Giant stag beetle ( Dorcus titanus okinawanus )

Giant stag beetle (Dorcus titanus okinawanus)

Over the years, I have found a few traps with dead beetles attached.

dead beetle

Female okinawan stag beetle

Beetle collecting is popular in Okinawa. Its important to be familiar with the specific beetles that are protected species. Let’s protect the wildlife of the Yanbaru forest for future generations.

 

 

 

The Art of Wide-Angle Macro Photography by Shawn Miller

Wide-angle macro photography is popular with wildlife photographers. The technique allows the photographer to document the animal in its natural habitat and show the full scene it lives in. The photographs have great impact and deliver a bug eye perspective using a wide angle lens.

I generally use off camera flash with a custom soft box to make these photographs. Lately I have been testing a variety of on camera flashes to achieve a different perspective. One of the biggest challenges is lighting the subject evenly with soft diffused lighting.

The most popular lenses used for wide angle macro photography ( WAM )  

  • Tokina fisheye 10-17mm f3.5-4.5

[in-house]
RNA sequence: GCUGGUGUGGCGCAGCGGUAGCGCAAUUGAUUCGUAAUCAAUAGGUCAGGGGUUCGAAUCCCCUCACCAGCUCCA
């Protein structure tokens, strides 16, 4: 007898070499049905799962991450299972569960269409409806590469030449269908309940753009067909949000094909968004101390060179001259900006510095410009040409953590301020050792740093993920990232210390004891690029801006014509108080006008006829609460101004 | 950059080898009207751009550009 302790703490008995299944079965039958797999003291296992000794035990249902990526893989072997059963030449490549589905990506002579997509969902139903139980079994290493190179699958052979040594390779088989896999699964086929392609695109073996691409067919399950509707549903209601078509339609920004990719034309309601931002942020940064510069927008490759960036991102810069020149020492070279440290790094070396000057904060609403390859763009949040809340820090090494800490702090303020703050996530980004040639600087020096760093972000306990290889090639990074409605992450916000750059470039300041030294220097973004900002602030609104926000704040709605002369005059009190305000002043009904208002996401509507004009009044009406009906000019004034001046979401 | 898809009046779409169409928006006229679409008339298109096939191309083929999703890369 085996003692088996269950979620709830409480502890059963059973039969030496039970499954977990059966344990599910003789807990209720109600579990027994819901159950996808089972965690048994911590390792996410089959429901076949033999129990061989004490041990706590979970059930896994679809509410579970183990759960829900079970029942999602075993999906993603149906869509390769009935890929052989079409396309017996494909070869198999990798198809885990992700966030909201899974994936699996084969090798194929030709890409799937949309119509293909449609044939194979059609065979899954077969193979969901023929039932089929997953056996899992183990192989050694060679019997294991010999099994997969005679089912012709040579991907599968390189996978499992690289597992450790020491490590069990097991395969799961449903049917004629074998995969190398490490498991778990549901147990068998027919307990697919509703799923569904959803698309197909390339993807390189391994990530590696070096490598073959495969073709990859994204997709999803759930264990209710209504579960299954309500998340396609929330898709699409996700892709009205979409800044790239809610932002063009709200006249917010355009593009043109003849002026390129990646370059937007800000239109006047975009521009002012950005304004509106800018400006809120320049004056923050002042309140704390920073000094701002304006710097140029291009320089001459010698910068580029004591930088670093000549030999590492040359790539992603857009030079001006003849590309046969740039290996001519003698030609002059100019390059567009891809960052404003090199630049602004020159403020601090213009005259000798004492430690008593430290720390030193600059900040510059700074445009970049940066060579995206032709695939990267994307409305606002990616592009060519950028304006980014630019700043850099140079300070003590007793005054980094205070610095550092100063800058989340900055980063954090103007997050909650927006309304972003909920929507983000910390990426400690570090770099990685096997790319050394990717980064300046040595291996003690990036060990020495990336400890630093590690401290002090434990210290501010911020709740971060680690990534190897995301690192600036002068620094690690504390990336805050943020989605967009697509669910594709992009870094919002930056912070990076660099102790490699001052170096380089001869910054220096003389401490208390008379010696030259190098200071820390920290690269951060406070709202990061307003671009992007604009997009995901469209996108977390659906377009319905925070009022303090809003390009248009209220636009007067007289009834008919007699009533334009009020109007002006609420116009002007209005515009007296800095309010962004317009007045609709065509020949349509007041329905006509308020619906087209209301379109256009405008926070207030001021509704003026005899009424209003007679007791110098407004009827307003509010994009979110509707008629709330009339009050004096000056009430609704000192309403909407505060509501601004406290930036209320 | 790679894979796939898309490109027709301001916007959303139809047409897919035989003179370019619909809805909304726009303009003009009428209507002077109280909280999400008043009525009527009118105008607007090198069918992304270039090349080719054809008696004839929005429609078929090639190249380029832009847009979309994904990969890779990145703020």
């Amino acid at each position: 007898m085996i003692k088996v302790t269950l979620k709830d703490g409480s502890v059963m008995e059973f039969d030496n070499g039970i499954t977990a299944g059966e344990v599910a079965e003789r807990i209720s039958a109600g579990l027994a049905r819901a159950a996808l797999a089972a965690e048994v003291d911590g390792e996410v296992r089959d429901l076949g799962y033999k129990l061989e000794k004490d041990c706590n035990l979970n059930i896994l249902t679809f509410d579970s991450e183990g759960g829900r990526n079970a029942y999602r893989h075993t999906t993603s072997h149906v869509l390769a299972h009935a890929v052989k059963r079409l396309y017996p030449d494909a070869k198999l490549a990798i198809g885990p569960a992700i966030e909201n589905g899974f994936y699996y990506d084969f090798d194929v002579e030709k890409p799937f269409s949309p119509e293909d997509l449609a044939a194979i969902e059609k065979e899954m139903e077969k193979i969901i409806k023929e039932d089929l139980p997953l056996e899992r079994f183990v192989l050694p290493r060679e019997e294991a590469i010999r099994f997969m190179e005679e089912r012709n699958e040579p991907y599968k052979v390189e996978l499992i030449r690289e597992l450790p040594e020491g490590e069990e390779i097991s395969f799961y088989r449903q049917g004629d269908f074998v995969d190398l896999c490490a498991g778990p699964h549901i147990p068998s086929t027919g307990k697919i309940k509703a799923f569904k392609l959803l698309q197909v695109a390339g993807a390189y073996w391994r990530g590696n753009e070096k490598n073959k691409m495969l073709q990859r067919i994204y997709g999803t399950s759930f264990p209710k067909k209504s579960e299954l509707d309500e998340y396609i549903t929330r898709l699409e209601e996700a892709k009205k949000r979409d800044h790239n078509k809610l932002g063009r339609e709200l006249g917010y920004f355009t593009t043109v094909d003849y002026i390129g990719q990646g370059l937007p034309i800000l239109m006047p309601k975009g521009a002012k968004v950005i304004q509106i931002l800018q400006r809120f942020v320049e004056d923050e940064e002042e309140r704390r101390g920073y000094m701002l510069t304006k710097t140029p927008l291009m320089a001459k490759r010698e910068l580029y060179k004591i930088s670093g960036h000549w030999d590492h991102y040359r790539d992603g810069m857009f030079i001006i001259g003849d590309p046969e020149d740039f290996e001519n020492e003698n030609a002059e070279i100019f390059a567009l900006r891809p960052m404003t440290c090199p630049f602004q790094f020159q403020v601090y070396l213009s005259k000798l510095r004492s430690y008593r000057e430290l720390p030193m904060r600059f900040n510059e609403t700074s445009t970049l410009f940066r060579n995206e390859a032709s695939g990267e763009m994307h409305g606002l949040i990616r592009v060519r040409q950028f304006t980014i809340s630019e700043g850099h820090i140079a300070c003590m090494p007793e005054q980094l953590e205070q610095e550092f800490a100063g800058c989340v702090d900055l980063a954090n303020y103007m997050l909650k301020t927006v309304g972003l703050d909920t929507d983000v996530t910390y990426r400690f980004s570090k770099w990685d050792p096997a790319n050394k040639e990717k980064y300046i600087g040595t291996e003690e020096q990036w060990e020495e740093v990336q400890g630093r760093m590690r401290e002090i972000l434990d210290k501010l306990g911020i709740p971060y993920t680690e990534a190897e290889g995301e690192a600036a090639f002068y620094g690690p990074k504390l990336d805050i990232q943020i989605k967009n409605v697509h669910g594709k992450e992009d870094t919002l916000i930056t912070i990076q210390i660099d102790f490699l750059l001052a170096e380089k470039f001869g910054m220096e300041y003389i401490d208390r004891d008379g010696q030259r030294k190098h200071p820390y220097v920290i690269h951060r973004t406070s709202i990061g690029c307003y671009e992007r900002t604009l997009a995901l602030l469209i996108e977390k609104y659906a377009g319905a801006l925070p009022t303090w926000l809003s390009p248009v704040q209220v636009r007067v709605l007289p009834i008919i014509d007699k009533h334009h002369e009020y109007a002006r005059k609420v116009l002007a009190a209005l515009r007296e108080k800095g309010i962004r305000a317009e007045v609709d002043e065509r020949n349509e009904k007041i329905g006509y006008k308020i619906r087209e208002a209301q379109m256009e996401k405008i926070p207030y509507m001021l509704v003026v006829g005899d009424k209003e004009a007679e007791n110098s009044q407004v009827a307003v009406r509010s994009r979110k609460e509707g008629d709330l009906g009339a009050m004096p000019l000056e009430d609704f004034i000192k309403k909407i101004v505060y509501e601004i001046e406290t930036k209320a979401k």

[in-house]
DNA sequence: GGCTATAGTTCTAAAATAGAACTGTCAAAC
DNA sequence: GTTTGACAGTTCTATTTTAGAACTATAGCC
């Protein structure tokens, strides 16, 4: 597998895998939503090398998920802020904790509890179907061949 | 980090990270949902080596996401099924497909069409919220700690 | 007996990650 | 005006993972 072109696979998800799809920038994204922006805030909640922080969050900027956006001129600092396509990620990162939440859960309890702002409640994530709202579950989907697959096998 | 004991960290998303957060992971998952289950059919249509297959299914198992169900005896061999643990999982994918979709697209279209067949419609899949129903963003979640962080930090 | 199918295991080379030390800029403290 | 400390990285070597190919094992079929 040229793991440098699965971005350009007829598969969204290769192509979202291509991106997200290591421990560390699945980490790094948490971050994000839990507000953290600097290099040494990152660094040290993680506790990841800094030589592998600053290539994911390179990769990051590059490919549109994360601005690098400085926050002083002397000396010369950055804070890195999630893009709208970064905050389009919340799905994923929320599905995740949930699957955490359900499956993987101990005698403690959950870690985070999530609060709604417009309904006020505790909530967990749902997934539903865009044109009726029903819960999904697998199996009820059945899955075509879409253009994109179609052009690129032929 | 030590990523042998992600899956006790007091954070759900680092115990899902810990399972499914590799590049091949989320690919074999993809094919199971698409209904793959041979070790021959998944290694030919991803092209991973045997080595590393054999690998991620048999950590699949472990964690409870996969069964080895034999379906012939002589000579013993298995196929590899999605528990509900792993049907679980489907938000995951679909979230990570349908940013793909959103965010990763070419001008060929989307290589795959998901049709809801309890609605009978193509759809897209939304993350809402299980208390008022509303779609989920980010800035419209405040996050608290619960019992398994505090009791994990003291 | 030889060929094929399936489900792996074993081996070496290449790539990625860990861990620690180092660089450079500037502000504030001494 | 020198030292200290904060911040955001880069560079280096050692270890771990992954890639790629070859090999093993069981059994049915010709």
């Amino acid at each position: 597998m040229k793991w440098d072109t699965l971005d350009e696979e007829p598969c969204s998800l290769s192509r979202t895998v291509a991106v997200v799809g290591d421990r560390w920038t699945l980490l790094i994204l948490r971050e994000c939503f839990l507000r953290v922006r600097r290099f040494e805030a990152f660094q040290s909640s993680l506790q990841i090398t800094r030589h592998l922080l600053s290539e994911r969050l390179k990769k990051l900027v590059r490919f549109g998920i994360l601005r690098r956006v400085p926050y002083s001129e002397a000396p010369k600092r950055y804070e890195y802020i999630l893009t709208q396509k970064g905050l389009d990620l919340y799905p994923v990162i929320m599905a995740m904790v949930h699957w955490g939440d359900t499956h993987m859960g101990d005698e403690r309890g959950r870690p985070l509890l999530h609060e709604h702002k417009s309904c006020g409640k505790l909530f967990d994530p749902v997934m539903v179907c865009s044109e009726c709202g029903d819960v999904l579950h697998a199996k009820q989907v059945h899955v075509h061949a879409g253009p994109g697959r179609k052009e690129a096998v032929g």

• Nikon fisheye 10.5mm f2.8
  • Sigma fisheye 15mm f2.8 E
  • Venus Laowa 15mm f4 –    (Manual focus only)

Here are some of my favorite wide-angle macro images photographed in Okinawa-Japan.

Fighting pose - Preying mantis, IPhone 6s

Fighting pose – Preying mantis, IPhone 6s

Hermit crabs of Okinawa

Hermit crabs of Okinawa

Geograpsus grayi with eggs

Geograpsus grayi with eggs

Ishikawa's Frog

Ishikawa’s Frog – The most beautiful frog in Japan

Horn-eyed ghost crab at sunset

Horn-eyed ghost crab at sunset -Nikon 10.5mm

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Herping in the yanbaru forest

Crabs with trash homes - Sesoko

Crabs with trash homes – Sesoko

I own this fence -Golden habu

I own this fence – Golden habu

Ghost crab - Nagahama beach

Ghost crab – Nagahama beach

Pryer's keelback feeding on a white jawed frog

Pryer’s keelback feeding on a white jawed frog

Baby loggerhead leaving the nest

Baby loggerhead leaving the nest

coconut rhinoceros beetle

Invasive – Coconut rhinoceros beetle

Blue rock-thrush with wings spread

Blue rock-thrush with wings spread

Princess habu -Yanbaru

Princess habu -Yanbaru

Kuroiwa's ground gecko crossing the road

Kuroiwa’s ground gecko crossing the road

Okinawan green tree frog

Okinawan green tree frog

Giant stag Beetle (Dorcus titanus)

Giant stag Beetle (Dorcus titanus) -Ie Island

Okinawa tip-nosed frog ( Rana narina )